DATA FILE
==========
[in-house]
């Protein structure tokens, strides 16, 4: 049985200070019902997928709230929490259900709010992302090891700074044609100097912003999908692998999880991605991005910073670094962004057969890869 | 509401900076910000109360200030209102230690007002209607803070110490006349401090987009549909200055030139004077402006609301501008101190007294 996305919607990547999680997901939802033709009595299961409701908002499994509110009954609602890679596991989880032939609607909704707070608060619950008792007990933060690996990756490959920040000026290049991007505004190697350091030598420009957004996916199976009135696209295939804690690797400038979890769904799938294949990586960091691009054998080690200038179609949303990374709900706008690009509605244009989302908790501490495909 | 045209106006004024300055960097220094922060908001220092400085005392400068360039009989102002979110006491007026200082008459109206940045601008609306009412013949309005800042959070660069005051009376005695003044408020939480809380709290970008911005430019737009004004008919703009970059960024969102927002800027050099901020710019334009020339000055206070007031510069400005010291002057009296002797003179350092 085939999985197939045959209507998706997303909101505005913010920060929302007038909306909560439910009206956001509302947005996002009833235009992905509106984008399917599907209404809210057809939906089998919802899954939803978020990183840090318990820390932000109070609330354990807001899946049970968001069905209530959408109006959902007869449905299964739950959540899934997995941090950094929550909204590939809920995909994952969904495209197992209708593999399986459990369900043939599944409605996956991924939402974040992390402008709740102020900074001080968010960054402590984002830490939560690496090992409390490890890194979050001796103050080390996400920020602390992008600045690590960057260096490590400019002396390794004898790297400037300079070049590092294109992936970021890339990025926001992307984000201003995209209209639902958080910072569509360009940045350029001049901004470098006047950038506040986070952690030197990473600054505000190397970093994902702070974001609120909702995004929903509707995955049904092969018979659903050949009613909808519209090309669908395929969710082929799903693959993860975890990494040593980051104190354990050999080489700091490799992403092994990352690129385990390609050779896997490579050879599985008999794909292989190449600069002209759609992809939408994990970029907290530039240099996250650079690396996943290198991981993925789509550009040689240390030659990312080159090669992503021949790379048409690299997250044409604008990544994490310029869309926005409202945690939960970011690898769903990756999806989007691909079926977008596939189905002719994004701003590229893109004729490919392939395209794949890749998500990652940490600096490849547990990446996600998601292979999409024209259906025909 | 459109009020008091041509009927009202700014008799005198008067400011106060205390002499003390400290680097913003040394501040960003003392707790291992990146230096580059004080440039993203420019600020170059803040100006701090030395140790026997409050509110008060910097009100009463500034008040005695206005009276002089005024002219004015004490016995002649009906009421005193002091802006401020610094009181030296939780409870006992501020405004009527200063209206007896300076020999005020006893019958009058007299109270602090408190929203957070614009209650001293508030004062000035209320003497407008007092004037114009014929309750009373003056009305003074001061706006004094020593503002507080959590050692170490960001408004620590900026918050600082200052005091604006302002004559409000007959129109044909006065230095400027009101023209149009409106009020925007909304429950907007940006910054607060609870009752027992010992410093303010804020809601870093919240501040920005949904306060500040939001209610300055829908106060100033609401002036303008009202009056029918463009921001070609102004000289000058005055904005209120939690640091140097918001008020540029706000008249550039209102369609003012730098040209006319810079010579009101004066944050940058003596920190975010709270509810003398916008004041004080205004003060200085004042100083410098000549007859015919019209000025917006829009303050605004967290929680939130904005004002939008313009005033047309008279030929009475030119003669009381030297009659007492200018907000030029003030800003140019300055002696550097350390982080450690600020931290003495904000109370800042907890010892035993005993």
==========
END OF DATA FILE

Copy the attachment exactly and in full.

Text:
[in-house]
């Protein structure tokens, strides 16, 4: 049985200070019902997928709230929490259900709010992302090891700074044609100097912003999908692998999880991605991005910073670094962004057969890869 | 509401900076910000109360200030209102230690007002209607803070110490006349401090987009549909200055030139004077402006609301501008101190007294 996305919607990547999680997901939802033709009595299961409701908002499994509110009954609602890679596991989880032939609607909704707070608060619950008792007990933060690996990756490959920040000026290049991007505004190697350091030598420009957004996916199976009135696209295939804690690797400038979890769904799938294949990586960091691009054998080690200038179609949303990374709900706008690009509605244009989302908790501490495909 | 045209106006004024300055960097220094922060908001220092400085005392400068360039009989102002979110006491007026200082008459109206940045601008609306009412013949309005800042959070660069005051009376005695003044408020939480809380709290970008911005430019737009004004008919703009970059960024969102927002800027050099901020710019334009020339000055206070007031510069400005010291002057009296002797003179350092 085939999985197939045959209507998706997303909101505005913010920060929302007038909306909560439910009206956001509302947005996002009833235009992905509106984008399917599907209404809210057809939906089998919802899954939803978020990183840090318990820390932000109070609330354990807001899946049970968001069905209530959408109006959902007869449905299964739950959540899934997995941090950094929550909204590939809920995909994952969904495209197992209708593999399986459990369900043939599944409605996956991924939402974040992390402008709740102020900074001080968010960054402590984002830490939560690496090992409390490890890194979050001796103050080390996400920020602390992008600045690590960057260096490590400019002396390794004898790297400037300079070049590092294109992936970021890339990025926001992307984000201003995209209209639902958080910072569509360009940045350029001049901004470098006047950038506040986070952690030197990473600054505000190397970093994902702070974001609120909702995004929903509707995955049904092969018979659903050949009613909808519209090309669908395929969710082929799903693959993860975890990494040593980051104190354990050999080489700091490799992403092994990352690129385990390609050779896997490579050879599985008999794909292989190449600069002209759609992809939408994990970029907290530039240099996250650079690396996943290198991981993925789509550009040689240390030659990312080159090669992503021949790379048409690299997250044409604008990544994490310029869309926005409202945690939960970011690898769903990756999806989007691909079926977008596939189905002719994004701003590229893109004729490919392939395209794949890749998500990652940490600096490849547990990446996600998601292979999409024209259906025909 | 459109009020008091041509009927009202700014008799005198008067400011106060205390002499003390400290680097913003040394501040960003003392707790291992990146230096580059004080440039993203420019600020170059803040100006701090030395140790026997409050509110008060910097009100009463500034008040005695206005009276002089005024002219004015004490016995002649009906009421005193002091802006401020610094009181030296939780409870006992501020405004009527200063209206007896300076020999005020006893019958009058007299109270602090408190929203957070614009209650001293508030004062000035209320003497407008007092004037114009014929309750009373003056009305003074001061706006004094020593503002507080959590050692170490960001408004620590900026918050600082200052005091604006302002004559409000007959129109044909006065230095400027009101023209149009409106009020925007909304429950907007940006910054607060609870009752027992010992410093303010804020809601870093919240501040920005949904306060500040939001209610300055829908106060100033609401002036303008009202009056029918463009921001070609102004000289000058005055904005209120939690640091140097918001008020540029706000008249550039209102369609003012730098040209006319810079010579009101004066944050940058003596920190975010709270509810003398916008004041004080205004003060200085004042100083410098000549007859015919019209000025917006829009303050605004967290929680939130904005004002939008313009005033047309008279030929009475030119003669009381030297009659007492200018907000030029003030800003140019300055002696550097350390982080450690600020931290003495904000109370800042907890010892035993005993």